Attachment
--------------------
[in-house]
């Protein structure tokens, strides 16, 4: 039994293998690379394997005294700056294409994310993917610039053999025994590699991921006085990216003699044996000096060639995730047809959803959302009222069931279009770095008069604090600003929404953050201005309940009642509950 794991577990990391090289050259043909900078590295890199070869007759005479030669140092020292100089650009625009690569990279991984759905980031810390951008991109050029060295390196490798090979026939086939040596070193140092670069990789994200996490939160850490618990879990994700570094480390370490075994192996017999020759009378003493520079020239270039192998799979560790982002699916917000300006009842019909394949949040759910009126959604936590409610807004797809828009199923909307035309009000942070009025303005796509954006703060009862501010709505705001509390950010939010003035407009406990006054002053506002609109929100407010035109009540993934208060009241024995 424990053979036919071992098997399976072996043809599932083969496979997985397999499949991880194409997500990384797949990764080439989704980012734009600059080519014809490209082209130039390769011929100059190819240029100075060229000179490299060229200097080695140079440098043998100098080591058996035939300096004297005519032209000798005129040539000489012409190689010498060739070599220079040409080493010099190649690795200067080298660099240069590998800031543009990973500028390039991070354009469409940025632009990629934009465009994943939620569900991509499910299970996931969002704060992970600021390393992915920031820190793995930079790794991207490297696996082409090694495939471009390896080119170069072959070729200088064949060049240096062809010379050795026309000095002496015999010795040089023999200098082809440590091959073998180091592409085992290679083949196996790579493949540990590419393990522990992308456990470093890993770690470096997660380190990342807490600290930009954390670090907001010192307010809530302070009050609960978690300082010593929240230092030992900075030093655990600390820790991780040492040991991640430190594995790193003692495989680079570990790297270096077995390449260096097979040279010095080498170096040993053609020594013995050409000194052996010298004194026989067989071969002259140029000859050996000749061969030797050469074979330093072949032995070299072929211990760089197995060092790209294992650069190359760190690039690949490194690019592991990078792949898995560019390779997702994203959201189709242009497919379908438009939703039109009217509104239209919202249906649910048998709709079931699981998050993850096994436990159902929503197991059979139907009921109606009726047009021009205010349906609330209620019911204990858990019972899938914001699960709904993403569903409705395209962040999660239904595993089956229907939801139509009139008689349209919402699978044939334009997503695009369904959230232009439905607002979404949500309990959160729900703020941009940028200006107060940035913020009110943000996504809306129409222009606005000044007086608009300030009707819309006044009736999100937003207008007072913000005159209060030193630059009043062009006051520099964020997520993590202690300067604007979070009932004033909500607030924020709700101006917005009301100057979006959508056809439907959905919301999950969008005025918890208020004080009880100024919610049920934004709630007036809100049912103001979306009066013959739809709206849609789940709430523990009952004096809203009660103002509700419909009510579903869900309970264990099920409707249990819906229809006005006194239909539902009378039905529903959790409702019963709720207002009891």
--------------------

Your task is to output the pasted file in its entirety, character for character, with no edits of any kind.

[in-house]
């Protein structure tokens, strides 16, 4: 039994293998690379394997005294700056294409994310993917610039053999025994590699991921006085990216003699044996000096060639995730047809959803959302009222069931279009770095008069604090600003929404953050201005309940009642509950 794991577990990391090289050259043909900078590295890199070869007759005479030669140092020292100089650009625009690569990279991984759905980031810390951008991109050029060295390196490798090979026939086939040596070193140092670069990789994200996490939160850490618990879990994700570094480390370490075994192996017999020759009378003493520079020239270039192998799979560790982002699916917000300006009842019909394949949040759910009126959604936590409610807004797809828009199923909307035309009000942070009025303005796509954006703060009862501010709505705001509390950010939010003035407009406990006054002053506002609109929100407010035109009540993934208060009241024995 424990053979036919071992098997399976072996043809599932083969496979997985397999499949991880194409997500990384797949990764080439989704980012734009600059080519014809490209082209130039390769011929100059190819240029100075060229000179490299060229200097080695140079440098043998100098080591058996035939300096004297005519032209000798005129040539000489012409190689010498060739070599220079040409080493010099190649690795200067080298660099240069590998800031543009990973500028390039991070354009469409940025632009990629934009465009994943939620569900991509499910299970996931969002704060992970600021390393992915920031820190793995930079790794991207490297696996082409090694495939471009390896080119170069072959070729200088064949060049240096062809010379050795026309000095002496015999010795040089023999200098082809440590091959073998180091592409085992290679083949196996790579493949540990590419393990522990992308456990470093890993770690470096997660380190990342807490600290930009954390670090907001010192307010809530302070009050609960978690300082010593929240230092030992900075030093655990600390820790991780040492040991991640430190594995790193003692495989680079570990790297270096077995390449260096097979040279010095080498170096040993053609020594013995050409000194052996010298004194026989067989071969002259140029000859050996000749061969030797050469074979330093072949032995070299072929211990760089197995060092790209294992650069190359760190690039690949490194690019592991990078792949898995560019390779997702994203959201189709242009497919379908438009939703039109009217509104239209919202249906649910048998709709079931699981998050993850096994436990159902929503197991059979139907009921109606009726047009021009205010349906609330209620019911204990858990019972899938914001699960709904993403569903409705395209962040999660239904595993089956229907939801139509009139008689349209919402699978044939334009997503695009369904959230232009439905607002979404949500309990959160729900703020941009940028200006107060940035913020009110943000996504809306129409222009606005000044007086608009300030009707819309006044009736999100937003207008007072913000005159209060030193630059009043062009006051520099964020997520993590202690300067604007979070009932004033909500607030924020709700101006917005009301100057979006959508056809439907959905919301999950969008005025918890208020004080009880100024919610049920934004709630007036809100049912103001979306009066013959739809709206849609789940709430523990009952004096809203009660103002509700419909009510579903869900309970264990099920409707249990819906229809006005006194239909539902009378039905529903959790409702019963709720207002009891």